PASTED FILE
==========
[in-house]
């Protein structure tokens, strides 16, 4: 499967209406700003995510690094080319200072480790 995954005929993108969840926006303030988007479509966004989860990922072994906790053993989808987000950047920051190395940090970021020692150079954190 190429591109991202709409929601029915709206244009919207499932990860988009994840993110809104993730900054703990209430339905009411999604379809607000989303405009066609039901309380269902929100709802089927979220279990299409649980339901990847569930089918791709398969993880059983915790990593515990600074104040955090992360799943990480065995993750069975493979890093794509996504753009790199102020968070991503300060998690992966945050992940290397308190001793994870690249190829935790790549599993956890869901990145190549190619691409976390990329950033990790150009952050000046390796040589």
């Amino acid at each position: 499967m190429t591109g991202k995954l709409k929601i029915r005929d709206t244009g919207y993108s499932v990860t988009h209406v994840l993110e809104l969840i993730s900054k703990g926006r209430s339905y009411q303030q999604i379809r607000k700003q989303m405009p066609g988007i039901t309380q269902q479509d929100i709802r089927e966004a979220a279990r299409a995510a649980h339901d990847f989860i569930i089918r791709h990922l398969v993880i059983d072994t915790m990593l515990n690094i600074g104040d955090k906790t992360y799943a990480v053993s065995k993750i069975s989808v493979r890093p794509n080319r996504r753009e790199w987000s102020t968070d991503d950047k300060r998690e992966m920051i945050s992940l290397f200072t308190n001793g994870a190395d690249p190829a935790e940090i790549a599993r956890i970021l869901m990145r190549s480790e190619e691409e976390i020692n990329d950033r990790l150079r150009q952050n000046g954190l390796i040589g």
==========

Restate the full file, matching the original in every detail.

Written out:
[in-house]
């Protein structure tokens, strides 16, 4: 499967209406700003995510690094080319200072480790 995954005929993108969840926006303030988007479509966004989860990922072994906790053993989808987000950047920051190395940090970021020692150079954190 190429591109991202709409929601029915709206244009919207499932990860988009994840993110809104993730900054703990209430339905009411999604379809607000989303405009066609039901309380269902929100709802089927979220279990299409649980339901990847569930089918791709398969993880059983915790990593515990600074104040955090992360799943990480065995993750069975493979890093794509996504753009790199102020968070991503300060998690992966945050992940290397308190001793994870690249190829935790790549599993956890869901990145190549190619691409976390990329950033990790150009952050000046390796040589």
């Amino acid at each position: 499967m190429t591109g991202k995954l709409k929601i029915r005929d709206t244009g919207y993108s499932v990860t988009h209406v994840l993110e809104l969840i993730s900054k703990g926006r209430s339905y009411q303030q999604i379809r607000k700003q989303m405009p066609g988007i039901t309380q269902q479509d929100i709802r089927e966004a979220a279990r299409a995510a649980h339901d990847f989860i569930i089918r791709h990922l398969v993880i059983d072994t915790m990593l515990n690094i600074g104040d955090k906790t992360y799943a990480v053993s065995k993750i069975s989808v493979r890093p794509n080319r996504r753009e790199w987000s102020t968070d991503d950047k300060r998690e992966m920051i945050s992940l290397f200072t308190n001793g994870a190395d690249p190829a935790e940090i790549a599993r956890i970021l869901m990145r190549s480790e190619e691409e976390i020692n990329d950033r990790l150079r150009q952050n000046g954190l390796i040589g």